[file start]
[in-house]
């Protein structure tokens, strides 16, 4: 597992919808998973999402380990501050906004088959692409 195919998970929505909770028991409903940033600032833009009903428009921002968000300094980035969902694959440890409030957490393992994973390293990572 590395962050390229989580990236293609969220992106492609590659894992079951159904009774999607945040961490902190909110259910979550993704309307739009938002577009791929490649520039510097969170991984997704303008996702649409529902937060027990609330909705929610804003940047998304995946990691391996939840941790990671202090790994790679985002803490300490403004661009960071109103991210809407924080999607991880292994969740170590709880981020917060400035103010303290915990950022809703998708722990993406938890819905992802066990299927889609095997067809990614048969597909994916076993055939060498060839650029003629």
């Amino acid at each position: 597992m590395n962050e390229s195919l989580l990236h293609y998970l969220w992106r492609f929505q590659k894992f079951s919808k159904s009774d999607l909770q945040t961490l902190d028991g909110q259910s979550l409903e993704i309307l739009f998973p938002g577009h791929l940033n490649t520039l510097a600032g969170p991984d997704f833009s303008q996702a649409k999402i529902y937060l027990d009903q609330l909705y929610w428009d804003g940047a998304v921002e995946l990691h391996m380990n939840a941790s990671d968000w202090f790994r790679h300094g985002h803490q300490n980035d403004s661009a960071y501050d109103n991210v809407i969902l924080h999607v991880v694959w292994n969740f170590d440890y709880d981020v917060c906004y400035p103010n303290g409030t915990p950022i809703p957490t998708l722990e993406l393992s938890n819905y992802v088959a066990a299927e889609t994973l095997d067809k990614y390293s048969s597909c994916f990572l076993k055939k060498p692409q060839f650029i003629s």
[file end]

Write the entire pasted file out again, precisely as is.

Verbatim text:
[in-house]
């Protein structure tokens, strides 16, 4: 597992919808998973999402380990501050906004088959692409 195919998970929505909770028991409903940033600032833009009903428009921002968000300094980035969902694959440890409030957490393992994973390293990572 590395962050390229989580990236293609969220992106492609590659894992079951159904009774999607945040961490902190909110259910979550993704309307739009938002577009791929490649520039510097969170991984997704303008996702649409529902937060027990609330909705929610804003940047998304995946990691391996939840941790990671202090790994790679985002803490300490403004661009960071109103991210809407924080999607991880292994969740170590709880981020917060400035103010303290915990950022809703998708722990993406938890819905992802066990299927889609095997067809990614048969597909994916076993055939060498060839650029003629």
């Amino acid at each position: 597992m590395n962050e390229s195919l989580l990236h293609y998970l969220w992106r492609f929505q590659k894992f079951s919808k159904s009774d999607l909770q945040t961490l902190d028991g909110q259910s979550l409903e993704i309307l739009f998973p938002g577009h791929l940033n490649t520039l510097a600032g969170p991984d997704f833009s303008q996702a649409k999402i529902y937060l027990d009903q609330l909705y929610w428009d804003g940047a998304v921002e995946l990691h391996m380990n939840a941790s990671d968000w202090f790994r790679h300094g985002h803490q300490n980035d403004s661009a960071y501050d109103n991210v809407i969902l924080h999607v991880v694959w292994n969740f170590d440890y709880d981020v917060c906004y400035p103010n303290g409030t915990p950022i809703p957490t998708l722990e993406l393992s938890n819905y992802v088959a066990a299927e889609t994973l095997d067809k990614y390293s048969s597909c994916f990572l076993k055939k060498p692409q060839f650029i003629s």